Grocery Geek: Middle March

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Grocery Geek: Middle March - Price breakdowns of how one mom feeds a family of 8 on a healthier diet with no added sugar.Sorry, no update last weekend, folks. It’s been a crazy month so far. I’m just fighting the biggest fires and hoping that the rest just die down on their own.

Yesterday I posted on Life as MOM that I believe our sugar fast is helping us save money. I know we’ve hardly used our eating out budget, so I know there’s that. I won’t know until I get to the end of this post if my gut instinct is right or not.

So, here’s the two-week update:


Grocery Geek: Middle March - Price breakdowns of how one mom feeds a family of 8 on a healthier diet with no added sugar.

Early last week, I made a run to Sprouts. It was after being away for the weekend and I just wanted to make one stop. I didn’t get rok bottom prices, but we got some basics to get us into the week:

  • buttermilk $3.99
  • eggs $3.49
  • milk $3.39
  • yogurt $3.49
  • canned black beans $0.89
  • pork tenderloin $2.99/lb
  • chicken $2.99/lb
  • cilantro $0.50
  • pears $0.98/lb
  • limes $1.99/bag
  • organic baby lettuce BOGO $3.49
  • carrots 5 # bag $2.98
  • grape tomatoes $2.99
  • bananas $0.69/lb

Total spent:$48

Produce Box

Grocery Geek: Middle March - Price breakdowns of how one mom feeds a family of 8 on a healthier diet with no added sugar.

I’ve got the produce box set to deliver every other week. This gives me enough time to use it up and also not to be inundated with things I have to be creative with. I’ll choose creative in a few months when life is slower.

The box was beautiful last week: mache, carrots, kiwi, asparagus, radishes, oranges and lemons, potatoes, kale, chard, spinach, lettuce, and beets. It’s all gone now except a few carrots, a beet, and some potatoes.

Total spent: $45

Trader Joe’s

Grocery Geek: Middle March - Price breakdowns of how one mom feeds a family of 8 on a healthier diet with no added sugar.

I did a fairly big restock at Trader Joe’s last Thursday:

  • org rice cake $2.49
  • woven wheats $2.49
  • ak-mak crackers $1.69
  • shredded wheat $2.69
  • chips $2.99 (for substitute hockey snacks)
  • vinegar $1.99
  • eggs $1.99
  • milk $3.49
  • sunflower oil $3.99
  • organic pinto beans $1.09
  • olives $3.49
  • carrots $1.49
  • sweet potatoes $3.99/3# bag
  • artichoke hearts $2.69
  • organic apples $2.99/2# bag
  • harvest whole wheat bread $1.99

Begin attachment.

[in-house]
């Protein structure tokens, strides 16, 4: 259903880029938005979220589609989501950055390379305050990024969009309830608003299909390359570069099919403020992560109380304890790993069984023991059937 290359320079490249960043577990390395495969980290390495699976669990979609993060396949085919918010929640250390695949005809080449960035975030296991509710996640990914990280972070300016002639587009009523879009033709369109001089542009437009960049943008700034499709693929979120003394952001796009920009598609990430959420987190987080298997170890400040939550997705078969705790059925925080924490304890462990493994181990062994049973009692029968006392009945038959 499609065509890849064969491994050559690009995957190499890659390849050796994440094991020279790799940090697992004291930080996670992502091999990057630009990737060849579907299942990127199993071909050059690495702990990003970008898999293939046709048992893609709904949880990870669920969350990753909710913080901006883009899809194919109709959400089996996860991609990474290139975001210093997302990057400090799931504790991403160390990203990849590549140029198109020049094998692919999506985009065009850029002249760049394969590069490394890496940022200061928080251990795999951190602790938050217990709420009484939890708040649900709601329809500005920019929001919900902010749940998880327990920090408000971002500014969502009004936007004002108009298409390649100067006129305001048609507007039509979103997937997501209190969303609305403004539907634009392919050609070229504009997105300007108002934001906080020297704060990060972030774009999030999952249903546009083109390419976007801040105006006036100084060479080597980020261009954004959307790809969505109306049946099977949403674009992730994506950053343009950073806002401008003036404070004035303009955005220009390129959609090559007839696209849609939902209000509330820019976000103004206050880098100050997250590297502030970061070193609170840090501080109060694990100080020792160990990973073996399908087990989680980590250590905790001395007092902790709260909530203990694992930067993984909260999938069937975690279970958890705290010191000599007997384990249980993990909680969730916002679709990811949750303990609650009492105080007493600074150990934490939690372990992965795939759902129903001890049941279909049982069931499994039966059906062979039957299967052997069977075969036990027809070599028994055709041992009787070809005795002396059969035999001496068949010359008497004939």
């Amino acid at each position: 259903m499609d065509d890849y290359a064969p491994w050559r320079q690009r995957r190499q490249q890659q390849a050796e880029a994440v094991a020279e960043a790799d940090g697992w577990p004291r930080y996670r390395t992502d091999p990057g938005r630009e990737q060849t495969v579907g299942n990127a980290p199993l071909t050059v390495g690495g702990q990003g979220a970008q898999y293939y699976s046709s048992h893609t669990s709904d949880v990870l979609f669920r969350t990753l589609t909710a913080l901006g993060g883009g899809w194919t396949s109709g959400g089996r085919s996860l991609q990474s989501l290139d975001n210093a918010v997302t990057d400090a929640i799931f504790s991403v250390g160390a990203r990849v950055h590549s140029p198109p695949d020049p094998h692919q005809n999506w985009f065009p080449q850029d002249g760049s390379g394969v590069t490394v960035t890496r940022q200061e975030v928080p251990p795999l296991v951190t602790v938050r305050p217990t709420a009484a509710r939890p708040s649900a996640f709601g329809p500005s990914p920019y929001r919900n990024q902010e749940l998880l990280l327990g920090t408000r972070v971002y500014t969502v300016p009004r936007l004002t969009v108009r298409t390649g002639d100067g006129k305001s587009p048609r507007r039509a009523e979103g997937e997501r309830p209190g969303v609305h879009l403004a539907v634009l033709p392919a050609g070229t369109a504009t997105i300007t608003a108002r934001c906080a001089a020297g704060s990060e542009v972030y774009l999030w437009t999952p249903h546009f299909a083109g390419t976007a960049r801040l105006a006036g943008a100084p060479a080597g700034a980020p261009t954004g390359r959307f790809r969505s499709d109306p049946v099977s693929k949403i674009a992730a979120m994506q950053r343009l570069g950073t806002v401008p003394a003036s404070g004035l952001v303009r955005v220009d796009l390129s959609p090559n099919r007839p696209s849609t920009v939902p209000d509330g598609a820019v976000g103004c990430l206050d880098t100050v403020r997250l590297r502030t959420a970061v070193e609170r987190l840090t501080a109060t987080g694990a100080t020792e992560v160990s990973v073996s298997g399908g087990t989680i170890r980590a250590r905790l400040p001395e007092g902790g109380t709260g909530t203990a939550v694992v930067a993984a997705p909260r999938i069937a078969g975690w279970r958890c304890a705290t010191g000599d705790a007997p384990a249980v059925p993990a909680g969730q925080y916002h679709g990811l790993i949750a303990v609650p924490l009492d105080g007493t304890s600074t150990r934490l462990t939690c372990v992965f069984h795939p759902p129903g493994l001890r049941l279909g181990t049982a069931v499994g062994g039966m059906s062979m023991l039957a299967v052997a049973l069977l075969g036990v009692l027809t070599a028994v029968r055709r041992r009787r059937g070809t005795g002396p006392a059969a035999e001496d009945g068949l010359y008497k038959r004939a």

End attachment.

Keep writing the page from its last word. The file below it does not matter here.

• green onions $0.99
  • crumpets $2.29
  • mushrooms $1.69
  • cheddar $2.99
  • tortillas $1.99/doz
  • avocados $1.29
  • organic peppers $1.33 ea
  • string cheese $3.49
  • onions $0.69

Total spent: $97


Grocery Geek: Middle March - Price breakdowns of how one mom feeds a family of 8 on a healthier diet with no added sugar.

I did a minor stop at Walmart earlier in the week for butter, milk, eggs, flour, cheese, broth, honey, coffee, butter, and beans. A lot of this was for recipe testing.

  • baking powder $1.82
  • honey $3.94 – returning to the store since safety seal was broken
  • coffee $6.98
  • black beans $0.82
  • milk $3.20 and $3.65
  • buttermilk $3.98
  • butter $3.28
  • cheese $4.38
  • sour cream $1.98
  • hominy $0.74
  • org vegetable broth $2.88
  • eggs $2.97
  • flour $5.98

Total spent: $60

Sprouts (no picture)

Sorry no picture.

  • oats $0.99/lb – these ended up wasted in my two failed batches of granola. Ugh.
  • corn flour $1.99
  • chicken $1.99/lb
  • asparagus $1.98
  • cilantro $0.50
  • ginger $0.24
  • jalapenos $0.21
  • organic cabbage $0.25/lb
  • org green pepper $1.25
  • bananas $0.69
  • onions $0.88

Total spent $20


Grocery Geek: Middle March - Price breakdowns of how one mom feeds a family of 8 on a healthier diet with no added sugar.

And again at Sprouts!

  • oats $0.69/lb – on sale now so I can redeem myself!
  • milk $3.49
  • honey $7.99 ouch
  • org potatoes $3.99/5# bag
  • org apples $4.99/3#bag
  • org romaine lettuce $0.98/head
  • organic kale $0.98/bunch

Total spent: $35


Grocery Geek: Middle March - Price breakdowns of how one mom feeds a family of 8 on a healthier diet with no added sugar.

Clearly we are a milk family. More milk! I had my husband pick up the typical Costco purchases:

  • olive oil $22.99
  • organic chicken stock $11.99
  • milk $6.75/2 gallons
  • sourdough bread $3.39
  • organic strawberries $9.99/3# package
  • cheese $8.79/2.5#loaf
  • cream $7.29/half gallon
  • dates $7.29 for A LOT
  • ground turkey $15.90 for 4 packages
  • butter $8.49/4 pounds
  • chili powder $5.49
  • honey $11.69 for three honey bears
  • maple syrup $12.99 for 32 ounces
  • Frozen fruit (not pictured) $9.89 and $9.99

Total spent: $169

2-week total: $474